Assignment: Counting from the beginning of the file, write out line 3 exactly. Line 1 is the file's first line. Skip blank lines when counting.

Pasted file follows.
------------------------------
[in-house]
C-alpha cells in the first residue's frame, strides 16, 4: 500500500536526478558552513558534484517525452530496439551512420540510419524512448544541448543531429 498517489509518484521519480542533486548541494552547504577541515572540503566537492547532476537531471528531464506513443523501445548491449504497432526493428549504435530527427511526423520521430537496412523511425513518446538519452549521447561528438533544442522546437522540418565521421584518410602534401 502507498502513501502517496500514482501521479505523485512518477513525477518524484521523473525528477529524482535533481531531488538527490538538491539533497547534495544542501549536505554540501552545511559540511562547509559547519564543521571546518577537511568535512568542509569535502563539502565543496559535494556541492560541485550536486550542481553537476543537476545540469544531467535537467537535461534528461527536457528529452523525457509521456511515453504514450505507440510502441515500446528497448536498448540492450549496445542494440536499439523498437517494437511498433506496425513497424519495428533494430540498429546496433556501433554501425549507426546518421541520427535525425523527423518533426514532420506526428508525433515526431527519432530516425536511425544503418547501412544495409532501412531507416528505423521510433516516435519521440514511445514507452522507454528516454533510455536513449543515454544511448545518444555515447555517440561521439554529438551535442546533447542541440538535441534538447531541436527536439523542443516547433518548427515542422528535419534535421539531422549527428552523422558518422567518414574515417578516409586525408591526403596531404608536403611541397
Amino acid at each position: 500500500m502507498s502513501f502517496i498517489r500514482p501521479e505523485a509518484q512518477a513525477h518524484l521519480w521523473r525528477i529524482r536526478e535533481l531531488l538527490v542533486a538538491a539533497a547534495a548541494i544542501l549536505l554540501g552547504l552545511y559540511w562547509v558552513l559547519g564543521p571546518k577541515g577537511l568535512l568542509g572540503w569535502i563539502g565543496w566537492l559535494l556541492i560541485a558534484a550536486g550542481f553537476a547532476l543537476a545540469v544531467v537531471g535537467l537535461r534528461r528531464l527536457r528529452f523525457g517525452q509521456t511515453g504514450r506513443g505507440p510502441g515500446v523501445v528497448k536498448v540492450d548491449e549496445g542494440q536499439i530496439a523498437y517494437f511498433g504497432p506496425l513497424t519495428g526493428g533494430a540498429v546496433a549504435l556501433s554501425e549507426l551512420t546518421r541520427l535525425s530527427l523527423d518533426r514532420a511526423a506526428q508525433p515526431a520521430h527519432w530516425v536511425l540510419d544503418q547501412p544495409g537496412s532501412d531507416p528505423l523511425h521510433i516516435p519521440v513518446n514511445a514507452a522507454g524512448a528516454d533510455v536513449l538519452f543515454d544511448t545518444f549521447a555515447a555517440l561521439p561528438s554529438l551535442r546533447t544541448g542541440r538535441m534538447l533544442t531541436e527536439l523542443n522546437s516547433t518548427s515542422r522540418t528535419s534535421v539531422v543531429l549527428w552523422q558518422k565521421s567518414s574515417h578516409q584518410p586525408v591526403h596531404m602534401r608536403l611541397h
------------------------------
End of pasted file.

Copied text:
Amino acid at each position: 500500500m502507498s502513501f502517496i498517489r500514482p501521479e505523485a509518484q512518477a513525477h518524484l521519480w521523473r525528477i529524482r536526478e535533481l531531488l538527490v542533486a538538491a539533497a547534495a548541494i544542501l549536505l554540501g552547504l552545511y559540511w562547509v558552513l559547519g564543521p571546518k577541515g577537511l568535512l568542509g572540503w569535502i563539502g565543496w566537492l559535494l556541492i560541485a558534484a550536486g550542481f553537476a547532476l543537476a545540469v544531467v537531471g535537467l537535461r534528461r528531464l527536457r528529452f523525457g517525452q509521456t511515453g504514450r506513443g505507440p510502441g515500446v523501445v528497448k536498448v540492450d548491449e549496445g542494440q536499439i530496439a523498437y517494437f511498433g504497432p506496425l513497424t519495428g526493428g533494430a540498429v546496433a549504435l556501433s554501425e549507426l551512420t546518421r541520427l535525425s530527427l523527423d518533426r514532420a511526423a506526428q508525433p515526431a520521430h527519432w530516425v536511425l540510419d544503418q547501412p544495409g537496412s532501412d531507416p528505423l523511425h521510433i516516435p519521440v513518446n514511445a514507452a522507454g524512448a528516454d533510455v536513449l538519452f543515454d544511448t545518444f549521447a555515447a555517440l561521439p561528438s554529438l551535442r546533447t544541448g542541440r538535441m534538447l533544442t531541436e527536439l523542443n522546437s516547433t518548427s515542422r522540418t528535419s534535421v539531422v543531429l549527428w552523422q558518422k565521421s567518414s574515417h578516409q584518410p586525408v591526403h596531404m602534401r608536403l611541397h